What I saw on ‘vitellone’ seems to be inconsistent, but it seems to be beef that is between a year and 20 months in age. Strangely enough, 20 months is when a lot of US beef is eaten as plain ‘beef’.

    With Salers they do raise taurillons for slaughter at 18 months. This might be what we do with one or more of these boys. Gordito in particular will make a fine vitellone. He’d render a lot of good meat right now at 11 months, but we want to give him a bit longer. The younger guys we might turn into steers and give them another couple of years. (See for how they do it in the Cantal.)

    France has something unofficial called veau rosé which is veal which is raised in the field with its mother for about 8 months or so. It is pink meat rather than the white of the 4 month old kind (from the grass) but has more flavor. This would be trivial for us to raise, but I’d rather the meat gets more time to develop some more flavor.

    Can you find out exactly how old they slaughter at? Is it grass-fed and -finished or does it get a grain supplement for finishing? These affect the rate of growth and flavor, too.

  3. wobbly says:

    And that cat sat on my lap in the tractor while I moved the hay feeder, gave hay to the boys and brought in a new bale for the girls. When I had to get out of the tractor to remove the hay net he kept the seat warm. After I went back inside the house he slept in the tractor for another hour or so, at which point Jean took the photo above.

  4. Lynn says:

    So, I wrote to Prather Ranch to ask about the vitellone. Doug Stonebreaker ( actually wrote back. I love it when people do that. Here is his reply:

    Vitellone is a great product and we always get a lot of questions about it so I’m happy to answer your questions:

    -Our vitellone is around 10-12 months at slaughter which is much sooner than the 18-24 months for most beef you buy in the store (grass fed or grain finished).

    -The vitellone has not been weaned from the mother cow so it is getting some milk and eating grass. We do not give any grain to the vitellone calves.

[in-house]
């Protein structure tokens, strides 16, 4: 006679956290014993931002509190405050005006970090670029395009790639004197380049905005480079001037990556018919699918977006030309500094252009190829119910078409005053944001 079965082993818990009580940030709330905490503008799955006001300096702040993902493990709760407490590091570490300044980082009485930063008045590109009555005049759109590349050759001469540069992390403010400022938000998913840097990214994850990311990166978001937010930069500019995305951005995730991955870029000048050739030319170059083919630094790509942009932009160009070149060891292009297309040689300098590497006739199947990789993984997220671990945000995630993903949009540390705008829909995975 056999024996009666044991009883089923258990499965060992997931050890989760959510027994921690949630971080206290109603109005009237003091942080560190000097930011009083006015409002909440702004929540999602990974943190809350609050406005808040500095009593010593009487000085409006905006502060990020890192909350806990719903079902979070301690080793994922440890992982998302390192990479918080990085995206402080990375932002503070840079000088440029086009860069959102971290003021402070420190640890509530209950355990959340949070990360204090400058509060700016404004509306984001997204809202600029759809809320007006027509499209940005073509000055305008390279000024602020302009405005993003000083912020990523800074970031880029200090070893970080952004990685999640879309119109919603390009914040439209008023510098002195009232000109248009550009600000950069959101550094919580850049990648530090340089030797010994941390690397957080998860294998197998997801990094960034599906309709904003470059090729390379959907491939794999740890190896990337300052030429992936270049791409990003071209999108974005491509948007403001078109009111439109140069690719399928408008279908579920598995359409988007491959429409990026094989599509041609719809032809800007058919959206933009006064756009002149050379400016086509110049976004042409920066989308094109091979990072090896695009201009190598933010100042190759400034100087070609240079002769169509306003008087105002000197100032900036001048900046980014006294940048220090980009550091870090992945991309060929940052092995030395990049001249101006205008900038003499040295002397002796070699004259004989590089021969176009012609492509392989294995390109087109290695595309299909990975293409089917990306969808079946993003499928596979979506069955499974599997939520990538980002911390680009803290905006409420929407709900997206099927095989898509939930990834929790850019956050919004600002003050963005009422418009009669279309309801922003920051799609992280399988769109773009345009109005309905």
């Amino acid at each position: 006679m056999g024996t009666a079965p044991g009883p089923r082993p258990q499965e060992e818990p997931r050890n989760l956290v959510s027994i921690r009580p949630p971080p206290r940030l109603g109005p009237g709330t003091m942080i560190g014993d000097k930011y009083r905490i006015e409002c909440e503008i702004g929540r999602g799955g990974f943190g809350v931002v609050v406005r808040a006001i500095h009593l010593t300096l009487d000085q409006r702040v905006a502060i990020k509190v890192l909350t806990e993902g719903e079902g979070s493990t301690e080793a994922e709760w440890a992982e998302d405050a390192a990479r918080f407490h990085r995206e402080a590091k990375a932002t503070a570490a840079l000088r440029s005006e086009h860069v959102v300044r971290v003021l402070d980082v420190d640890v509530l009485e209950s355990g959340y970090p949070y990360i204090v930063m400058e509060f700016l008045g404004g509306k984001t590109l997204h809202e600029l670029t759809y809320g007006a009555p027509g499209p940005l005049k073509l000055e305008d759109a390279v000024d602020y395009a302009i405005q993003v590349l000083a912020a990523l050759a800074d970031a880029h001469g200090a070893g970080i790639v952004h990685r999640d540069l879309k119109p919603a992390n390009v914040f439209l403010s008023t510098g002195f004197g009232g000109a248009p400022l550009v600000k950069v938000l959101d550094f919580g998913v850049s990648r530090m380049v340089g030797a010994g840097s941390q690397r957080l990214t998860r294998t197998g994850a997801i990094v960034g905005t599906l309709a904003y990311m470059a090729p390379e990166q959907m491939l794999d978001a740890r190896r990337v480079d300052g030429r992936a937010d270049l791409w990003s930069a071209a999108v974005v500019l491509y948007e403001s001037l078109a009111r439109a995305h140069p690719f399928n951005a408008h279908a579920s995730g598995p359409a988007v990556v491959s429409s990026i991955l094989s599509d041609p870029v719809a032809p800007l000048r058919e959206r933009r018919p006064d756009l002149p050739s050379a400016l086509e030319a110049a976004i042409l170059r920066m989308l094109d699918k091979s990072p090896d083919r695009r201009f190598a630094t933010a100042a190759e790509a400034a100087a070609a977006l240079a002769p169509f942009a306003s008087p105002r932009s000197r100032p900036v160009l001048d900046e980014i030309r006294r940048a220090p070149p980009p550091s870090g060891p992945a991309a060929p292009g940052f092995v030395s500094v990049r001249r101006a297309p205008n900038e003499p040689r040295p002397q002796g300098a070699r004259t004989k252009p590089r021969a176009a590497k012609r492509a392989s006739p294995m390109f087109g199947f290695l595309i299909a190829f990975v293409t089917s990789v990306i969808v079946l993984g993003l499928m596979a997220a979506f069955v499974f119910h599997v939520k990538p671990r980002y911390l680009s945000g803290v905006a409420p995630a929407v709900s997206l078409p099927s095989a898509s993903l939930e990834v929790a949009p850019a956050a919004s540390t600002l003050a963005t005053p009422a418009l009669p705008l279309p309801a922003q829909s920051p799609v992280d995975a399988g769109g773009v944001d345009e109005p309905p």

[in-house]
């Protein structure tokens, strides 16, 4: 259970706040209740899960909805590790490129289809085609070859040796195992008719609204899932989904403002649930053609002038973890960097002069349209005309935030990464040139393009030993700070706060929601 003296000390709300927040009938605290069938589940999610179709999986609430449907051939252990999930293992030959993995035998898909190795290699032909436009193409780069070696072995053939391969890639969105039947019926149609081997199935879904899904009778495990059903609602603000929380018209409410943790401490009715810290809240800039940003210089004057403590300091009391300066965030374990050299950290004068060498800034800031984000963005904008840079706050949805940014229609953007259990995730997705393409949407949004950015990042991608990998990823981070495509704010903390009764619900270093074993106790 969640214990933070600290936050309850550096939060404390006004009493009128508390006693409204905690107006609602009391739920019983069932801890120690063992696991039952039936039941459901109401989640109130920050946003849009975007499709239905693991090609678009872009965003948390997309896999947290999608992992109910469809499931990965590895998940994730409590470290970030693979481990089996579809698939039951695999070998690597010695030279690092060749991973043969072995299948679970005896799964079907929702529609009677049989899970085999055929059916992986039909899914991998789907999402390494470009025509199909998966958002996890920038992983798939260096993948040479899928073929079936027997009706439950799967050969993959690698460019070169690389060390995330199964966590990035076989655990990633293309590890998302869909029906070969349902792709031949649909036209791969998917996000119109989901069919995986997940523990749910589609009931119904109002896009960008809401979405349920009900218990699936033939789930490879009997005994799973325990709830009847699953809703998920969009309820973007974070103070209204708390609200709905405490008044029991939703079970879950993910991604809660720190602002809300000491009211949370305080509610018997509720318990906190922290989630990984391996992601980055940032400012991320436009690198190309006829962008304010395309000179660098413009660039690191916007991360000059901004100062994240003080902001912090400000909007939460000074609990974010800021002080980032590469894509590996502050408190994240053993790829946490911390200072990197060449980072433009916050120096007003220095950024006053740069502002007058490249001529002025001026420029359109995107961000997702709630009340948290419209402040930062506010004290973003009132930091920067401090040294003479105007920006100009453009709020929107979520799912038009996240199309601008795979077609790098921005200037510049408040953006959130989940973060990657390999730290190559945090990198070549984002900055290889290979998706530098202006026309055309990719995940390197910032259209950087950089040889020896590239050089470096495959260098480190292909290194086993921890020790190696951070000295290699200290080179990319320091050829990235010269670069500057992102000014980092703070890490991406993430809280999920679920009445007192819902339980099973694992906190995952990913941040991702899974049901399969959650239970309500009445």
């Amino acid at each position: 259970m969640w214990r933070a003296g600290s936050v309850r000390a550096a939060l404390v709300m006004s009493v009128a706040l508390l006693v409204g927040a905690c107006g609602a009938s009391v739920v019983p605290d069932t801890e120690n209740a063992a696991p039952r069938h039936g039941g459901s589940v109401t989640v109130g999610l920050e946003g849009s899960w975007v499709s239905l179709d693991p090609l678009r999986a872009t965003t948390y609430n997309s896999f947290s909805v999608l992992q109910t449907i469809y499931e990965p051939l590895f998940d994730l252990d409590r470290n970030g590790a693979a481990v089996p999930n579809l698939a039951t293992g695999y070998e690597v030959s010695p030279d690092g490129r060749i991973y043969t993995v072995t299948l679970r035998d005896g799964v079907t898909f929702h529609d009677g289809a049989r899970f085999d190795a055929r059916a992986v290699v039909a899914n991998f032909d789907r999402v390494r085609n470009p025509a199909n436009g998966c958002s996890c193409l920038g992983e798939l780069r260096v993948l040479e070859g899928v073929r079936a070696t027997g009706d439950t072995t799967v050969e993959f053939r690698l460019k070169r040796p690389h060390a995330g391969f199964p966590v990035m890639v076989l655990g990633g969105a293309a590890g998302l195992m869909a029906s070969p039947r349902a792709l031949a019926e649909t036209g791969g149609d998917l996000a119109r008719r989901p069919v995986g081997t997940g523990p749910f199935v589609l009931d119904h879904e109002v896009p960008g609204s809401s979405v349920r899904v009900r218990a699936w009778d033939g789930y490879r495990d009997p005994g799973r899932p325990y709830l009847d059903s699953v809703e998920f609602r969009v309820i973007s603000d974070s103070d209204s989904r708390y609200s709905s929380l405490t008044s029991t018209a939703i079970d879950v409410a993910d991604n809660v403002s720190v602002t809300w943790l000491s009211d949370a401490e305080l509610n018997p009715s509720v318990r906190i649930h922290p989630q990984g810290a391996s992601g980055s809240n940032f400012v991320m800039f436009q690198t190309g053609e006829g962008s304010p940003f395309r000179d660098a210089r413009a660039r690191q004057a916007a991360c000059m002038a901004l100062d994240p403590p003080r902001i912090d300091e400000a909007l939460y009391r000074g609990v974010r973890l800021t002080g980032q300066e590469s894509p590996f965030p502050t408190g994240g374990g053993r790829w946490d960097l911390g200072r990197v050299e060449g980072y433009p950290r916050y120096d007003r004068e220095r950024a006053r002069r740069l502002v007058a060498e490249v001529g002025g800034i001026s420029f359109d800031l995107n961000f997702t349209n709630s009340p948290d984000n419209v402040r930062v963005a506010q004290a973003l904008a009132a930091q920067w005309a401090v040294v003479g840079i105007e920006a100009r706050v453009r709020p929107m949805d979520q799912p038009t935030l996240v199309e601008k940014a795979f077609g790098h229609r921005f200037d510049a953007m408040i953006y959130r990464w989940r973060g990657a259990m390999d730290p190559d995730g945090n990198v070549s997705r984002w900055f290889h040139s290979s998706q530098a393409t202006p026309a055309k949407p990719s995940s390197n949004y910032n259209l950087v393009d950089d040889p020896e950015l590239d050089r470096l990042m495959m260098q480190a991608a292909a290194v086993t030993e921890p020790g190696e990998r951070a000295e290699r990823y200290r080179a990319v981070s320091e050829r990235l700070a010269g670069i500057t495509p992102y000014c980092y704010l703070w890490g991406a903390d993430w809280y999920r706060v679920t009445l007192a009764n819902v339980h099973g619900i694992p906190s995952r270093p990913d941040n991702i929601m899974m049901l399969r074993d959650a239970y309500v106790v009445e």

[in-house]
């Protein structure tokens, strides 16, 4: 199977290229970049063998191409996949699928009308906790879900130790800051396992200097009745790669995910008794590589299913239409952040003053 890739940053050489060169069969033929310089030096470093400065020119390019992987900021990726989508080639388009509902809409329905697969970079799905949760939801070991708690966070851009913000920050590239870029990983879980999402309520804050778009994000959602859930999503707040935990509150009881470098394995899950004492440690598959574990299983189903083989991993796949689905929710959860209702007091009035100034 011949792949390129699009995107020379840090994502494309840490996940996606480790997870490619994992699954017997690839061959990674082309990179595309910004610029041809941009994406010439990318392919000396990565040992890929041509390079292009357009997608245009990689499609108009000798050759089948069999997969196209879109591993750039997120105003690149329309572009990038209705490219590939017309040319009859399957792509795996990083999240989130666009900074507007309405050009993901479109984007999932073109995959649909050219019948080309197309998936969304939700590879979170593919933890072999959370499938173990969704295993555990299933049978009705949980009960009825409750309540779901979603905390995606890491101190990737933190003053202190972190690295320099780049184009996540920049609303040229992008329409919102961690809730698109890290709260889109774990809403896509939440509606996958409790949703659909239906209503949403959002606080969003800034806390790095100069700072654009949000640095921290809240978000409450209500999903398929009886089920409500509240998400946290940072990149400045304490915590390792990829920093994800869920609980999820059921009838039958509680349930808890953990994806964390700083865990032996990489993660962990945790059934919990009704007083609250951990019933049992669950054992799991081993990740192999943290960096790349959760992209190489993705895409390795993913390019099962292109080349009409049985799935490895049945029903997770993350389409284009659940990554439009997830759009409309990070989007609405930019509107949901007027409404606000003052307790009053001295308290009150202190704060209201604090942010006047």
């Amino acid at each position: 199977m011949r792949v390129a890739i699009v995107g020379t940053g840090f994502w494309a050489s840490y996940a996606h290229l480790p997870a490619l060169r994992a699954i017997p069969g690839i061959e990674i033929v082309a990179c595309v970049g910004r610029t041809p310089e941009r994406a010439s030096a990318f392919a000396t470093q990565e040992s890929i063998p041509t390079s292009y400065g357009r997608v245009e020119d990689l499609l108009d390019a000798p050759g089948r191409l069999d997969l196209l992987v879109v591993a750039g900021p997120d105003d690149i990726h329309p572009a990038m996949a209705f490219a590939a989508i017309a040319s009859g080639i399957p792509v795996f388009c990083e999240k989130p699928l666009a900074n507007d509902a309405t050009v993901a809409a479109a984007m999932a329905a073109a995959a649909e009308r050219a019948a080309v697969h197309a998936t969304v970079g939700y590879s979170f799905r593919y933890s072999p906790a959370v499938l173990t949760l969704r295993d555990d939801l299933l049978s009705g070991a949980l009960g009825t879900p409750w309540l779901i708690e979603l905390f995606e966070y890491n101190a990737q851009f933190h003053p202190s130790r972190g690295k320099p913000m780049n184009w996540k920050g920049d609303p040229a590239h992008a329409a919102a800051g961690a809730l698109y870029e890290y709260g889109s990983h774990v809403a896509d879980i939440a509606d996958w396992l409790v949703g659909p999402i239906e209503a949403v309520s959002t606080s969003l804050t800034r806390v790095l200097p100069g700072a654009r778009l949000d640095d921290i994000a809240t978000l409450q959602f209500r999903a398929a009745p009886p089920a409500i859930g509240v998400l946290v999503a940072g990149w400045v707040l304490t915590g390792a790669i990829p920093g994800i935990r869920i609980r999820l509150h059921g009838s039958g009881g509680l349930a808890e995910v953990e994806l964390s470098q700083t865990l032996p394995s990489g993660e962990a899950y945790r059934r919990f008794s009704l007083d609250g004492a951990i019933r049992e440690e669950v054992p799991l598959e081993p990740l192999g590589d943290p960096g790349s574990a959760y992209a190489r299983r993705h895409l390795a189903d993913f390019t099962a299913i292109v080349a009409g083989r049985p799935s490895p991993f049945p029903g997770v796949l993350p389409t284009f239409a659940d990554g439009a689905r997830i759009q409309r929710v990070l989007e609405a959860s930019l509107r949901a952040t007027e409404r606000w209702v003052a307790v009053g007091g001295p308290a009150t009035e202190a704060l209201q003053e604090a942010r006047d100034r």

One reason you don’t see much vitellone in the U.S is because it is not particularly economically viable on any scale because you tend to tie up your mother cows with a pesky teenage kid trying to suckle all day! We currently only raise two per month and its a constant educational process to let people know what a great product it is and the fact that its very sustainable i.e pasture raised, certified humane, grass/milk fed and it takes fewer resources because some of the feed is coming directly from mamma!

    Let me know if you have any more questions and thanks for the support.

    Doug Stonebreaker
    Prather Ranch Meat Co.

    • wobbly says:

      Interesting Lynn, thanks for digging in to that. It describes our boys. Salers are an unusual breed in that they are a meat cow but also a dairy cow. Gordito (who is vitellone age) is still getting a lot of milk from his mother. We could send him to slaughter now but we don’t want to make a kind of meat that we aren’t going to sell all the time and I am unsure if the locals would buy it.

      Still, I’m getting hungry for a good steak. 🙂

  5. bc says:

    Lynn, follow up on this we did slaughter that taurillon and are eating him now. Thanks for the vitellone hint, we can see why folks do it.